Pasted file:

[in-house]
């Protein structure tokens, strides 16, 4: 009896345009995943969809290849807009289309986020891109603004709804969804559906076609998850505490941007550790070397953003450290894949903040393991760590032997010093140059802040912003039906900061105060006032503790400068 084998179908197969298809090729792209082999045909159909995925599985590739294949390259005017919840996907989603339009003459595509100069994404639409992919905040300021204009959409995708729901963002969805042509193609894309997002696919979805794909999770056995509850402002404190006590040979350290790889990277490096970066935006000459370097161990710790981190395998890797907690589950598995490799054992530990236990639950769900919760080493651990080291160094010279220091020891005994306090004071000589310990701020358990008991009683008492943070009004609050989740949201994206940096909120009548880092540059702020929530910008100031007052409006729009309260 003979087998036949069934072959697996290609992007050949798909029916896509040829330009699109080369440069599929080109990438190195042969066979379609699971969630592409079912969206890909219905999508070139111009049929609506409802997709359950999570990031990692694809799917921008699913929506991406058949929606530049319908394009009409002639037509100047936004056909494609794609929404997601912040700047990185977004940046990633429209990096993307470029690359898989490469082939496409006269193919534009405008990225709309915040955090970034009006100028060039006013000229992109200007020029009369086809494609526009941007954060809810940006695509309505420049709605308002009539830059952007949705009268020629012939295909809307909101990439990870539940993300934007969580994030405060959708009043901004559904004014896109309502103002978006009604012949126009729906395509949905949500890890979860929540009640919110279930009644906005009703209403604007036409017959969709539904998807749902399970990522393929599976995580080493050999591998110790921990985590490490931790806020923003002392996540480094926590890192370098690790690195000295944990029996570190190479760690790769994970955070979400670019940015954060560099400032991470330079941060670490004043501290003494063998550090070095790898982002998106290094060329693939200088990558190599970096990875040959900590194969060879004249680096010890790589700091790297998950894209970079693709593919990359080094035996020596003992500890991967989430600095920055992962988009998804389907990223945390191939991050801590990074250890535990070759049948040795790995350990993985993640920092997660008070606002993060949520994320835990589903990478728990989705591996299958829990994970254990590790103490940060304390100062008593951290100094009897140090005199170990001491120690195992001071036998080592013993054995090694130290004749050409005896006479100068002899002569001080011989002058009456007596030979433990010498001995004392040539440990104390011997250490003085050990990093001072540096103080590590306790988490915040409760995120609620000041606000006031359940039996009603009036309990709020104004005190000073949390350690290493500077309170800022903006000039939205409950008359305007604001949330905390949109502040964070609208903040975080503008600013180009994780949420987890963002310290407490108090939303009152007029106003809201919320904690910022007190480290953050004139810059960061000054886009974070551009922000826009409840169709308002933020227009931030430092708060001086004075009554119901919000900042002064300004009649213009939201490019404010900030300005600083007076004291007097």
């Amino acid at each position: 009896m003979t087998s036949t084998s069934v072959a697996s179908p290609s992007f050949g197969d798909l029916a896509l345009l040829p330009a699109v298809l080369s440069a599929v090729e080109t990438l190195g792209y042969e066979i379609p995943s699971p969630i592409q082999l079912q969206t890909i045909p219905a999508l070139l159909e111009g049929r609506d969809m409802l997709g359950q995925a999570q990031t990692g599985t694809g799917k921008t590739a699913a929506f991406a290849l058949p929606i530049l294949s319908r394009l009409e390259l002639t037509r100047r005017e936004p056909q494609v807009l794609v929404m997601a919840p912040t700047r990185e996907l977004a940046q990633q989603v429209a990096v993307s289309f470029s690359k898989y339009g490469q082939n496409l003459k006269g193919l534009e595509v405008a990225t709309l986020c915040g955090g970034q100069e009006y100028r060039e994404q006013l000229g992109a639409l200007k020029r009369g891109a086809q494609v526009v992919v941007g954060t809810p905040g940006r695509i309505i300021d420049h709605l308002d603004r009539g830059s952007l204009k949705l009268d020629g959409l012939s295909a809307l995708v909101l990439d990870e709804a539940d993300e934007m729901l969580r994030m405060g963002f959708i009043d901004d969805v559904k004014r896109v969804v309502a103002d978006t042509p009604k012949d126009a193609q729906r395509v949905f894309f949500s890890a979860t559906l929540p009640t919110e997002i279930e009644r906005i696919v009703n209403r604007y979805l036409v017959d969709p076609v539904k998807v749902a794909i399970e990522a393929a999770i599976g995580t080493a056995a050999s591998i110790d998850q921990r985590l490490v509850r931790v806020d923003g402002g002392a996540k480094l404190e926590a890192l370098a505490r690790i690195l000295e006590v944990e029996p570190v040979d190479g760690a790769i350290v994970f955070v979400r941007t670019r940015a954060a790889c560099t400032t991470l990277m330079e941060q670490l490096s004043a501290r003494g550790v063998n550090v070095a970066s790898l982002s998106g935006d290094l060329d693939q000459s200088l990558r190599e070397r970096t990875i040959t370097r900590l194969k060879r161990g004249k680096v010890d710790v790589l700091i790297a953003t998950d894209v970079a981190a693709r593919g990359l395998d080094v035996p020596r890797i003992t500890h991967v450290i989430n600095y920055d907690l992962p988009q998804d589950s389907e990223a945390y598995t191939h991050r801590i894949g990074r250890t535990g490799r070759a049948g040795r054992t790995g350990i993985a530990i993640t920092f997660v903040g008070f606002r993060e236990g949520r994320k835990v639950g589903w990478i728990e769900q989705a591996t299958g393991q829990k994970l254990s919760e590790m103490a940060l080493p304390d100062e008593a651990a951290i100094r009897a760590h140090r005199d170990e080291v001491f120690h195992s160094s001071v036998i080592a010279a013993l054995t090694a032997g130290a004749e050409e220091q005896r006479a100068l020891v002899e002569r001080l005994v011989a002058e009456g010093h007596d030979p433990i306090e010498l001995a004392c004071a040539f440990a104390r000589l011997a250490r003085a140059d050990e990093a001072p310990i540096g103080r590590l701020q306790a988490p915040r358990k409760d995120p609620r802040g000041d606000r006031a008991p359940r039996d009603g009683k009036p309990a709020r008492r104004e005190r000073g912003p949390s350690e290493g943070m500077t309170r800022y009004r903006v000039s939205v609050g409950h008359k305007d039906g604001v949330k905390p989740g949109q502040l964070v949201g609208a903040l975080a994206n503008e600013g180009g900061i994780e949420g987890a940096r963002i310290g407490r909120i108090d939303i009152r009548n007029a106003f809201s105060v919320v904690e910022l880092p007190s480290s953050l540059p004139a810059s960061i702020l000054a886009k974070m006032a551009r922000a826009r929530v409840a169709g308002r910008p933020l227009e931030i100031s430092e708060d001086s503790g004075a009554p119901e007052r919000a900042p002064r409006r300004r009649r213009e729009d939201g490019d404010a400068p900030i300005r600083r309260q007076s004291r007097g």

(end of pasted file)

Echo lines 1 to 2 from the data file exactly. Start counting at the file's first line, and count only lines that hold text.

[in-house]
């Protein structure tokens, strides 16, 4: 009896345009995943969809290849807009289309986020891109603004709804969804559906076609998850505490941007550790070397953003450290894949903040393991760590032997010093140059802040912003039906900061105060006032503790400068 084998179908197969298809090729792209082999045909159909995925599985590739294949390259005017919840996907989603339009003459595509100069994404639409992919905040300021204009959409995708729901963002969805042509193609894309997002696919979805794909999770056995509850402002404190006590040979350290790889990277490096970066935006000459370097161990710790981190395998890797907690589950598995490799054992530990236990639950769900919760080493651990080291160094010279220091020891005994306090004071000589310990701020358990008991009683008492943070009004609050989740949201994206940096909120009548880092540059702020929530910008100031007052409006729009309260 003979087998036949069934072959697996290609992007050949798909029916896509040829330009699109080369440069599929080109990438190195042969066979379609699971969630592409079912969206890909219905999508070139111009049929609506409802997709359950999570990031990692694809799917921008699913929506991406058949929606530049319908394009009409002639037509100047936004056909494609794609929404997601912040700047990185977004940046990633429209990096993307470029690359898989490469082939496409006269193919534009405008990225709309915040955090970034009006100028060039006013000229992109200007020029009369086809494609526009941007954060809810940006695509309505420049709605308002009539830059952007949705009268020629012939295909809307909101990439990870539940993300934007969580994030405060959708009043901004559904004014896109309502103002978006009604012949126009729906395509949905949500890890979860929540009640919110279930009644906005009703209403604007036409017959969709539904998807749902399970990522393929599976995580080493050999591998110790921990985590490490931790806020923003002392996540480094926590890192370098690790690195000295944990029996570190190479760690790769994970955070979400670019940015954060560099400032991470330079941060670490004043501290003494063998550090070095790898982002998106290094060329693939200088990558190599970096990875040959900590194969060879004249680096010890790589700091790297998950894209970079693709593919990359080094035996020596003992500890991967989430600095920055992962988009998804389907990223945390191939991050801590990074250890535990070759049948040795790995350990993985993640920092997660008070606002993060949520994320835990589903990478728990989705591996299958829990994970254990590790103490940060304390100062008593951290100094009897140090005199170990001491120690195992001071036998080592013993054995090694130290004749050409005896006479100068002899002569001080011989002058009456007596030979433990010498001995004392040539440990104390011997250490003085050990990093001072540096103080590590306790988490915040409760995120609620000041606000006031359940039996009603009036309990709020104004005190000073949390350690290493500077309170800022903006000039939205409950008359305007604001949330905390949109502040964070609208903040975080503008600013180009994780949420987890963002310290407490108090939303009152007029106003809201919320904690910022007190480290953050004139810059960061000054886009974070551009922000826009409840169709308002933020227009931030430092708060001086004075009554119901919000900042002064300004009649213009939201490019404010900030300005600083007076004291007097």